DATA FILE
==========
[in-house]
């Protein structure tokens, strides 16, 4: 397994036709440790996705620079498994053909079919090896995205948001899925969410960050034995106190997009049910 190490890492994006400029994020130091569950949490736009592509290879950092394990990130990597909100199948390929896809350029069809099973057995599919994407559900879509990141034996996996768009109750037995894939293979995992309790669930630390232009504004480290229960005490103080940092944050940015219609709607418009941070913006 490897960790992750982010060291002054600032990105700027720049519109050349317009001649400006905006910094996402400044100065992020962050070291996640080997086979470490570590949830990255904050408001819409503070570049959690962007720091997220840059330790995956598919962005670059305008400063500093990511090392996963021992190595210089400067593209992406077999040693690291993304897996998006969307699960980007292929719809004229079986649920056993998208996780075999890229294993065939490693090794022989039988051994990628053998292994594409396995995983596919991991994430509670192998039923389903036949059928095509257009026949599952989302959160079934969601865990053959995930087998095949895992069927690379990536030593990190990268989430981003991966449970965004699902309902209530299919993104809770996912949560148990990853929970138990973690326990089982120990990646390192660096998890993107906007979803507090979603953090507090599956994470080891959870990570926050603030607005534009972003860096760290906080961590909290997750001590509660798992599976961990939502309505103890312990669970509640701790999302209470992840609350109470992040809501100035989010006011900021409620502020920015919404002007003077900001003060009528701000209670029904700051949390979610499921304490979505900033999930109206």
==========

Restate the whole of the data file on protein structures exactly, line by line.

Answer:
[in-house]
């Protein structure tokens, strides 16, 4: 397994036709440790996705620079498994053909079919090896995205948001899925969410960050034995106190997009049910 190490890492994006400029994020130091569950949490736009592509290879950092394990990130990597909100199948390929896809350029069809099973057995599919994407559900879509990141034996996996768009109750037995894939293979995992309790669930630390232009504004480290229960005490103080940092944050940015219609709607418009941070913006 490897960790992750982010060291002054600032990105700027720049519109050349317009001649400006905006910094996402400044100065992020962050070291996640080997086979470490570590949830990255904050408001819409503070570049959690962007720091997220840059330790995956598919962005670059305008400063500093990511090392996963021992190595210089400067593209992406077999040693690291993304897996998006969307699960980007292929719809004229079986649920056993998208996780075999890229294993065939490693090794022989039988051994990628053998292994594409396995995983596919991991994430509670192998039923389903036949059928095509257009026949599952989302959160079934969601865990053959995930087998095949895992069927690379990536030593990190990268989430981003991966449970965004699902309902209530299919993104809770996912949560148990990853929970138990973690326990089982120990990646390192660096998890993107906007979803507090979603953090507090599956994470080891959870990570926050603030607005534009972003860096760290906080961590909290997750001590509660798992599976961990939502309505103890312990669970509640701790999302209470992840609350109470992040809501100035989010006011900021409620502020920015919404002007003077900001003060009528701000209670029904700051949390979610499921304490979505900033999930109206």